Debt-for-Nature Swaps

WHEREAS, the vast majority of the Earth's tropical rain forests (as well as its biological diversity) lie within the borders of countries that are in severe debt to the world's banks; and

WHEREAS, debt in these countries exceeds $1.2 trillion, most of these countries have difficulty paying the interest on their debt let alone the principal, and these countries fell behind another $5 billion in interest payments in 1989; and

WHEREAS, the debt problem compounds renewable resource degradation problems in these countries through their attempt to obtain hard currency by increasing production of export commodities, such as harvesting tropical forest timber, farming plantations for cash crops and expanding pasture lands for cattle, putting additional pressure on already marginal lands and deteriorating renewable resources; and

WHEREAS, these policies to generate short-term income and hard currency, along with the burgeoning human populations in these countries, lead to severe environmental impacts that deplete renewable resources and undermine sustainable production, threatening long-term economic, social and political stability; and

WHEREAS, it is generally recognized that, at the present rate of rainforest destruction, which is about 100 acres per minute, the tropical rainforests may be completely destroyed within anywhere from 20-50 years; and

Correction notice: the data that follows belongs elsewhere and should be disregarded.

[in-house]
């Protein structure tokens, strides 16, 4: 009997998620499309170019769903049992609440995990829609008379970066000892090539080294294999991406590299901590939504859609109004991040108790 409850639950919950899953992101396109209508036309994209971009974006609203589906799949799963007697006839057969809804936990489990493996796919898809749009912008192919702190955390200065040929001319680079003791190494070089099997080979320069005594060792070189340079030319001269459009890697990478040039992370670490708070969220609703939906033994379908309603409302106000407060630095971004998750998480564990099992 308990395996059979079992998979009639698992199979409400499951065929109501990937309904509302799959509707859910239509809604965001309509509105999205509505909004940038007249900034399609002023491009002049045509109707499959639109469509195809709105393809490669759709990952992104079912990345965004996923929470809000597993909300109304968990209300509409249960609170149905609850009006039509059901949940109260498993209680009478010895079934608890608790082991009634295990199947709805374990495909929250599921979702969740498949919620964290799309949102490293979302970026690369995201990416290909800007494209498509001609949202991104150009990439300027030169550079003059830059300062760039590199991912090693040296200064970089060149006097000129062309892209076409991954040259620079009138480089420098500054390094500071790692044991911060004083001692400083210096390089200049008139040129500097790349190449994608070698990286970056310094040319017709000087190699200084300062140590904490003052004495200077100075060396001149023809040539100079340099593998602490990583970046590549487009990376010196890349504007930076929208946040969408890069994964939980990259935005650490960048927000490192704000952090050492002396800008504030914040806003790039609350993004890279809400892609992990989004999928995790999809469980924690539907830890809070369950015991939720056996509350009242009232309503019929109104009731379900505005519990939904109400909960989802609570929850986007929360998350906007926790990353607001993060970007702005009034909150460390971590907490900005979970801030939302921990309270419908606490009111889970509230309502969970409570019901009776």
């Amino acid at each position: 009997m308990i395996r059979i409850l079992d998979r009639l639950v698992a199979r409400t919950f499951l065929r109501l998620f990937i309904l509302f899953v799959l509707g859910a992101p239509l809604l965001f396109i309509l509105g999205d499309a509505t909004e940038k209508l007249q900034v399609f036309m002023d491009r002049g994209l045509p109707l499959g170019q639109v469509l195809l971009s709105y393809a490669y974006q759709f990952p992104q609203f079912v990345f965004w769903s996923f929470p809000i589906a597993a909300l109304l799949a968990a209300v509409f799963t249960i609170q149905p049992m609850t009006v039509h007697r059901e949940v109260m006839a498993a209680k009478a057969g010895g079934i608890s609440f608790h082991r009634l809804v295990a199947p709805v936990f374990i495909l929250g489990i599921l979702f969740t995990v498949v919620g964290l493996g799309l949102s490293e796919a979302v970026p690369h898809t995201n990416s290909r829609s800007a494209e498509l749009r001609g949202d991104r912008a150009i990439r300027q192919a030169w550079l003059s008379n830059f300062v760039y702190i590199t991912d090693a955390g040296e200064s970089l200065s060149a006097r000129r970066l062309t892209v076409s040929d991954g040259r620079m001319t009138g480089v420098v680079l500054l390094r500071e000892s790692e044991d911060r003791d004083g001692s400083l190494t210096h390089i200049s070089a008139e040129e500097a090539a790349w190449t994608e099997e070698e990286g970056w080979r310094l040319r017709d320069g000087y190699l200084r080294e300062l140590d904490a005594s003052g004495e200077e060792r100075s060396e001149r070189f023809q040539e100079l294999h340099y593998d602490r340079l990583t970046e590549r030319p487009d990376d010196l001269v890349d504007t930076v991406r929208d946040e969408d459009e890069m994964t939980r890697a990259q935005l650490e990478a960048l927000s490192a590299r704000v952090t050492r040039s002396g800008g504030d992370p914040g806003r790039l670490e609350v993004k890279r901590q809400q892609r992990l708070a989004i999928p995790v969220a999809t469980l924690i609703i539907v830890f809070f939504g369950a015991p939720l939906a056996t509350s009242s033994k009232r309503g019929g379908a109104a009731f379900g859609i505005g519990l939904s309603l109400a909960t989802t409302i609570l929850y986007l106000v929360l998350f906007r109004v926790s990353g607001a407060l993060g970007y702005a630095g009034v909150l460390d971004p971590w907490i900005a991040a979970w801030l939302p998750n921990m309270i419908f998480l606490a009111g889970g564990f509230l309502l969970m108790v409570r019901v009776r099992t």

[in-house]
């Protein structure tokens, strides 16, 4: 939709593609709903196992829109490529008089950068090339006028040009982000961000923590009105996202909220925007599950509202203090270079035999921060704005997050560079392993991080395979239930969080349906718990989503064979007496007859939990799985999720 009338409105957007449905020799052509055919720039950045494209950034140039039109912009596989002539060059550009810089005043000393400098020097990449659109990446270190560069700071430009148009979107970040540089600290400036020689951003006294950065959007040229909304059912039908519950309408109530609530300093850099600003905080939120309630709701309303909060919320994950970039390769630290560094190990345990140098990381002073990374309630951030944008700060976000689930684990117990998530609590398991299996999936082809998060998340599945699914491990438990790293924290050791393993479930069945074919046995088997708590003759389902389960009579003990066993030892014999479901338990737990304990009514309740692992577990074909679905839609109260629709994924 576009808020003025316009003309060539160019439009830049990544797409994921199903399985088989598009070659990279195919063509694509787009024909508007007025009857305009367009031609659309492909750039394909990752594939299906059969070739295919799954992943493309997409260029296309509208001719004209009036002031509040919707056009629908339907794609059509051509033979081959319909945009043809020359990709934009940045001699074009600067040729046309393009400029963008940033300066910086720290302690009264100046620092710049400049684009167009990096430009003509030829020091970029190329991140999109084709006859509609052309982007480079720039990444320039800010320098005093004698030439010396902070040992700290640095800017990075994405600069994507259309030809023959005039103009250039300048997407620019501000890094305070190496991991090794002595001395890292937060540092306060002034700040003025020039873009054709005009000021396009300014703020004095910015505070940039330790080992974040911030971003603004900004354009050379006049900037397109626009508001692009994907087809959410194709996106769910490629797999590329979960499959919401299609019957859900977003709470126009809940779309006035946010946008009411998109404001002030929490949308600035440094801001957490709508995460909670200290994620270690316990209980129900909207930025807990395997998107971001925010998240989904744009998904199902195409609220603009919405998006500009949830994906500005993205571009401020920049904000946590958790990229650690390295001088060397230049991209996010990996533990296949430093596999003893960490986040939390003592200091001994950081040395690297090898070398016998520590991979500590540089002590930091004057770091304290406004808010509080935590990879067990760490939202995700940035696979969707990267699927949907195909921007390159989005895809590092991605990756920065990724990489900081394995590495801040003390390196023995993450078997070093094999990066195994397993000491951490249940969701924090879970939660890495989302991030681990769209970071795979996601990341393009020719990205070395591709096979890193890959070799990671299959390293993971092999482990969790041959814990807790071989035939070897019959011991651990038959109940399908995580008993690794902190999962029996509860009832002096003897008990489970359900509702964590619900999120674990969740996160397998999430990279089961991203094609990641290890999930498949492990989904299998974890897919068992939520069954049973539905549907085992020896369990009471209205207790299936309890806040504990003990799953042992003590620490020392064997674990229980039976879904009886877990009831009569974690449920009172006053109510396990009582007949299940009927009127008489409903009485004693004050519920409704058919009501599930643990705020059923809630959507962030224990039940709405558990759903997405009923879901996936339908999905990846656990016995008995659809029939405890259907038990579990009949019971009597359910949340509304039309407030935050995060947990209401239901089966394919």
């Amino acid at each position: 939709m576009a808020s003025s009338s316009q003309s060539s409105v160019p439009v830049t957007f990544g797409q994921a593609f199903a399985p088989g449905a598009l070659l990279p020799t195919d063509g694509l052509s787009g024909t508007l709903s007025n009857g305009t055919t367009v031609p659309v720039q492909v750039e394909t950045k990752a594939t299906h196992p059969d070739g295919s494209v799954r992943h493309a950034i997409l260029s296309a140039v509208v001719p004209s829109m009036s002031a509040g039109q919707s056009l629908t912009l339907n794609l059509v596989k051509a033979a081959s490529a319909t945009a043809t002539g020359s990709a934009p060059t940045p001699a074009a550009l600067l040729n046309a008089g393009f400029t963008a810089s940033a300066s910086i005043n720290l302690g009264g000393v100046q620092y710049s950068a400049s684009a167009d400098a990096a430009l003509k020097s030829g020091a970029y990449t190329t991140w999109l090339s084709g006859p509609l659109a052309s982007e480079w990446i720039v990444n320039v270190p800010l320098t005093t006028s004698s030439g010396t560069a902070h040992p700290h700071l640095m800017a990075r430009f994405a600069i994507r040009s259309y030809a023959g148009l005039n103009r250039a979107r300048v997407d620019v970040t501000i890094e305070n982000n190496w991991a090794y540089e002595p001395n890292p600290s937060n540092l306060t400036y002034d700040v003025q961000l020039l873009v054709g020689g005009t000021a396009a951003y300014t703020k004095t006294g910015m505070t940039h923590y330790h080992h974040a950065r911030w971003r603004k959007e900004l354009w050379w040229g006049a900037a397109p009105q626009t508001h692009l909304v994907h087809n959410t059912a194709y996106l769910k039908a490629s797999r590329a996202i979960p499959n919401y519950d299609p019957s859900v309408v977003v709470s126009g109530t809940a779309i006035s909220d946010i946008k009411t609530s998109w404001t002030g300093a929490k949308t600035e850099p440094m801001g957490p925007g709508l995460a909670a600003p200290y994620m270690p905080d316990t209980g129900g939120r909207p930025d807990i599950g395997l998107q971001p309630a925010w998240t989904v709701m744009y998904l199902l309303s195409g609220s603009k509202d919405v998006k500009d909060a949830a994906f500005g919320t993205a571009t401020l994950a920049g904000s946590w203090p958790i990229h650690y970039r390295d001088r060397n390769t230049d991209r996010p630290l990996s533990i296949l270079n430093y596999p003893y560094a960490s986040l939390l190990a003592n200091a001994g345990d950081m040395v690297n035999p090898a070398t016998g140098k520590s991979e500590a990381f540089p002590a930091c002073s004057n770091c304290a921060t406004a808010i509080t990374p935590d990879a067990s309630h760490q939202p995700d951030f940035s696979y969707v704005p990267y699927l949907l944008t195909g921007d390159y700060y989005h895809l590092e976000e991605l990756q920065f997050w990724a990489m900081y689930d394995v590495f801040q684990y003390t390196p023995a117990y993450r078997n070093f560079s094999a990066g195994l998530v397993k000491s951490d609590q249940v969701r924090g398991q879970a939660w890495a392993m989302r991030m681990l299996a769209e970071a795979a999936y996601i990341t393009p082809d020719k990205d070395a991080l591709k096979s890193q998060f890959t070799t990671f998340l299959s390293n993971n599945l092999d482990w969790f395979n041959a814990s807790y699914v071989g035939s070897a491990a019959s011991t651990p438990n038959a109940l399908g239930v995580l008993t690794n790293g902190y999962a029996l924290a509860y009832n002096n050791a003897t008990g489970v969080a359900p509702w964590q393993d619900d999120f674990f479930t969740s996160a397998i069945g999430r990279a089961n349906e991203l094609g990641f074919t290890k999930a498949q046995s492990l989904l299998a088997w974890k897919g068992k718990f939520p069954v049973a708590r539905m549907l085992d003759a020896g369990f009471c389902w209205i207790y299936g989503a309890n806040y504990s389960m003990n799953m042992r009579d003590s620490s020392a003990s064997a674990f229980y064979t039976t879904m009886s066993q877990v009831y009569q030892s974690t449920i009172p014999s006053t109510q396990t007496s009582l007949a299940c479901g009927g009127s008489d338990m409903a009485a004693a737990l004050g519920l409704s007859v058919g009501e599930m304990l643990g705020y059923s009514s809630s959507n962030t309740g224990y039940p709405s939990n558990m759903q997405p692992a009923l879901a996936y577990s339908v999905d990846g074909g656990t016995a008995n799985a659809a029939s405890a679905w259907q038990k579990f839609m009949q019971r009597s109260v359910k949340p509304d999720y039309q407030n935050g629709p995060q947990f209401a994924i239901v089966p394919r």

WHEREAS, only five debtor nations to date have agreed to debt-for-nature swaps since the idea was put forth in 1984, and only $21 million of their debt has been bought; and

WHEREAS, realizing that about 1% of the total debt is traded or sold on the secondary market, there is at least $12 billion in debt currently available on the secondary market; and

WHEREAS, debt-for-nature swaps, although not a solution to the international debt or the tropical deforestation crises, are a creative and concrete attempt to alleviate a small portion of a country's debt burden while at the same time freeing funds for much needed conservation programs and sustainable development policies;

THEREFORE, BE IT RESOLVED that the American Society of Mammalogists meeting at Frostburg State University, Frostburg, Maryland, 9-13 June 1990, commends the initial debt-for-nature swaps and all of the parties involved for their farsightedness and cooperation with each other, and, while realizing that the whole process is difficult and time consuming, strongly recommend that these swaps continue at an increased pace, whenever feasible, and we call on more of the deeply indebted, tropical rain forest-rich countries to participate in these beneficial swaps.